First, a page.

• Intercurrent illness – e.g., acute coronary syndrome, acute infectious diseases, pancreatitis, cerebrovascular accident, diarrhoea and vomiting, Covid-19 infection without attention to ‘sick day rules’ (see ‘sick day rules’ above).
  • Drugs – SGLT2 inhibitors, steroids, atypical antipsychotics, tocolytics in pregnancy.
  • Ketosis prone type 2 diabetes (often in African/Caribbean populations).




Dry tongue, loss of skin turgor, tachycardia and hypotension



Polyuria, polydipsia, fatigue, headache, abdominal pain (impaired gastrointestinal motility)



Deep breathing (Kussmaul’s sign), sweet smell of mouth breath (acetone)



Not usually clinically apparent unless exceptionally severe

The cardinal clinical features of DKA are shown in the box above.

All of these acting together may contribute to drowsiness. Although the term ‘diabetic coma’ is sometimes used, true coma, as opposed to a degree of drowsiness, is very unusual and other causes should be considered where a patient in DKA presents with true coma (e.g., central nervous system infection, stroke). 

The Joint British Diabetes Society for Inpatient Care (JBDS-IP) guidelines for DKA diagnosis.[9]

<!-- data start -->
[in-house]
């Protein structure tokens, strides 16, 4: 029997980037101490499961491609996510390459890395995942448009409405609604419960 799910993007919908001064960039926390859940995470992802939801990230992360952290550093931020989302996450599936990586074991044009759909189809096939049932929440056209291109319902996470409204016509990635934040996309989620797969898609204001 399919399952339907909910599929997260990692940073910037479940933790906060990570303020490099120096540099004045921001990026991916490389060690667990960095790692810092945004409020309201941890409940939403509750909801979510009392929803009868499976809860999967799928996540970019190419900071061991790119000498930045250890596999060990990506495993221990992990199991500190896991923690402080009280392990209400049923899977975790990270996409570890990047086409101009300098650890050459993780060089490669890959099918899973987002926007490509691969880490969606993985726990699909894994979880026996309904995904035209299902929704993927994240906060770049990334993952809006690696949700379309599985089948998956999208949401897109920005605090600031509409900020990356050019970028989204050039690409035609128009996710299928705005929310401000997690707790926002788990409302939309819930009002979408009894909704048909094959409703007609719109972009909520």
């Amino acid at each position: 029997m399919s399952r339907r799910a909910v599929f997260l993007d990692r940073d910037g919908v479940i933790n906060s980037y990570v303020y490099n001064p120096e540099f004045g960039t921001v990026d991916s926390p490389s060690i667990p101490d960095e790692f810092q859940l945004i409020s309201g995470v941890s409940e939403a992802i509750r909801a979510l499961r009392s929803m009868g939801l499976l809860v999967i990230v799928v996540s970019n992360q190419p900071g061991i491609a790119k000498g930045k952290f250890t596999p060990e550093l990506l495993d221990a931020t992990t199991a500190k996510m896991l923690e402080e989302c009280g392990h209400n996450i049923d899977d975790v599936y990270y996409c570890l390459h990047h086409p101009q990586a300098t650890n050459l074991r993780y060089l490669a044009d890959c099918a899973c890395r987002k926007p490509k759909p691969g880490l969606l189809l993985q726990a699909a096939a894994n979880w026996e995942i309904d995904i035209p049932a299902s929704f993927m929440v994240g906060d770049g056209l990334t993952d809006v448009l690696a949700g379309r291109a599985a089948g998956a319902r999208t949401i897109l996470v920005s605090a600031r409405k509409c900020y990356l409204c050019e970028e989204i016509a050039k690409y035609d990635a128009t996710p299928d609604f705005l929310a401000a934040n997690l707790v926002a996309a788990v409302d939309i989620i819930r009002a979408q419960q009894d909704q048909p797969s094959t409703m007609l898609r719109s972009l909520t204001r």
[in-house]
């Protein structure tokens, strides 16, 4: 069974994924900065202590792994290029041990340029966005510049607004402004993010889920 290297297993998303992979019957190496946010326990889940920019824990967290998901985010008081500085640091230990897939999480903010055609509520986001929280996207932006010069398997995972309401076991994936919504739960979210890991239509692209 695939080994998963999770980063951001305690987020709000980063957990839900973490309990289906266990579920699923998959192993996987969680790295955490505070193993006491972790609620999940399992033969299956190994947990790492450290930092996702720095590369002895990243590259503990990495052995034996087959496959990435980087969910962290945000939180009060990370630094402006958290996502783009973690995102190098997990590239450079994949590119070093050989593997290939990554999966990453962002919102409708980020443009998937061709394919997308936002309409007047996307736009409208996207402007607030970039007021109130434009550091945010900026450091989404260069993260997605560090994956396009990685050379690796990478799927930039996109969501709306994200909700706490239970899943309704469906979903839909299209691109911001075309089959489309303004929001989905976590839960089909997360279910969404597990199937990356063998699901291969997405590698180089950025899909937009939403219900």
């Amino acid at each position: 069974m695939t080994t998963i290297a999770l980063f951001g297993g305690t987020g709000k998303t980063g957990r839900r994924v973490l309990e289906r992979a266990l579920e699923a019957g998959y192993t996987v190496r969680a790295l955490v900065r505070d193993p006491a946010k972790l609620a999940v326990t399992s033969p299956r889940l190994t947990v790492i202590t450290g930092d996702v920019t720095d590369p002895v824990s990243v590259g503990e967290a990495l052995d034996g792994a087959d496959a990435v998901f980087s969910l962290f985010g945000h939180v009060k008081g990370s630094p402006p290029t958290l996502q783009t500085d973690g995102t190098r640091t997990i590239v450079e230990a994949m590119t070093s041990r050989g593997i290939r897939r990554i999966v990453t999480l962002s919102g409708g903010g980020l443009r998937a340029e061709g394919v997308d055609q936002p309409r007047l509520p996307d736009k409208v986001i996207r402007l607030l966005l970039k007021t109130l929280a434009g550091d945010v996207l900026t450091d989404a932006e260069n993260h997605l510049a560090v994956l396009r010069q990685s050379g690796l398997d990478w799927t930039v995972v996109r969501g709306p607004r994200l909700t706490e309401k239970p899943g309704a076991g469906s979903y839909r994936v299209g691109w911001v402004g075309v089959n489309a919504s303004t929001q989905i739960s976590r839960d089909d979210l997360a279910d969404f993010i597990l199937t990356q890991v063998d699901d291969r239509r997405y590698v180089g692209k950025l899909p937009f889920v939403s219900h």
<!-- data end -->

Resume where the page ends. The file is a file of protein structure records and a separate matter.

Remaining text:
Reference to this excellent, freely available, and comprehensive guideline for detailed algorithms for the diagnosis and hour by hour management of DKA in adults is recommended. Unless specified to the contrary, Part 2 of these reviews[10] - giving practical management guidance- has been taken and adapted from this guideline.

All the following must be present to make the diagnosis of DKA:

  1. The ‘D’ – a blood glucose concentration of >11.0 mmol/L (200 mg/dL) or pre-existing diabetes mellitus
  2. The ‘K’ – a capillary or blood ketone concentration of >3.0 mmol/L (measures beta-hydroxybutyrate) or significant ketonuria (2+ or more on standard urine sticks which measure acetoacetate). Blood beta-hydroxybutyrate levels >6.0 mmol/l indicate ‘severe’ DKA. 
  3. The ‘A’ – a bicarbonate concentration of <15.0 mmol/L and/or venous pH <7.3. Arterial blood gasses are generally un-necessary in DKA unless there is evidence of hypoxaemia.